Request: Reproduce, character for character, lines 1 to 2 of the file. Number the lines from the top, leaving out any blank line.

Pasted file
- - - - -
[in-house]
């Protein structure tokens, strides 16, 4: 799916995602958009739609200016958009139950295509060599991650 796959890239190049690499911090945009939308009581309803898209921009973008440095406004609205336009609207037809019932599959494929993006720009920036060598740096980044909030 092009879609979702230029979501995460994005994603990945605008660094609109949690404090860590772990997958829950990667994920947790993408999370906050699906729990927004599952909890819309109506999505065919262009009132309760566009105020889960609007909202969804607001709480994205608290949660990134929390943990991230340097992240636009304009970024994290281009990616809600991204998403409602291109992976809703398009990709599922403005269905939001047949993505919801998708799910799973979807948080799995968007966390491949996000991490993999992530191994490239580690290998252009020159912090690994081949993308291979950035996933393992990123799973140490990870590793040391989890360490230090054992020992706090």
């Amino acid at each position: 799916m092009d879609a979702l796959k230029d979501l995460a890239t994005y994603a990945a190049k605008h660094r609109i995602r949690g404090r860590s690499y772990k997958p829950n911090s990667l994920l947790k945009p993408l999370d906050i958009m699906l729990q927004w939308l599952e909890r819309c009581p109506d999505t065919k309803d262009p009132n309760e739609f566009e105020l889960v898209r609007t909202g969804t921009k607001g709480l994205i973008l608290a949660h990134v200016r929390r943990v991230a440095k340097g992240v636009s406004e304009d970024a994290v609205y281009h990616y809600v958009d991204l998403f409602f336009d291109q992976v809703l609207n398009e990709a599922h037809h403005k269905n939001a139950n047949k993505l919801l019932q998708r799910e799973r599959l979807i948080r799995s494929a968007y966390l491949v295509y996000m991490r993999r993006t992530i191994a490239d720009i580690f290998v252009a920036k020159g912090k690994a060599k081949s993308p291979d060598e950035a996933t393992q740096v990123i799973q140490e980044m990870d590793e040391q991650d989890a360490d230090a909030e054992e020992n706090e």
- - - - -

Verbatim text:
[in-house]
């Protein structure tokens, strides 16, 4: 799916995602958009739609200016958009139950295509060599991650 796959890239190049690499911090945009939308009581309803898209921009973008440095406004609205336009609207037809019932599959494929993006720009920036060598740096980044909030 092009879609979702230029979501995460994005994603990945605008660094609109949690404090860590772990997958829950990667994920947790993408999370906050699906729990927004599952909890819309109506999505065919262009009132309760566009105020889960609007909202969804607001709480994205608290949660990134929390943990991230340097992240636009304009970024994290281009990616809600991204998403409602291109992976809703398009990709599922403005269905939001047949993505919801998708799910799973979807948080799995968007966390491949996000991490993999992530191994490239580690290998252009020159912090690994081949993308291979950035996933393992990123799973140490990870590793040391989890360490230090054992020992706090």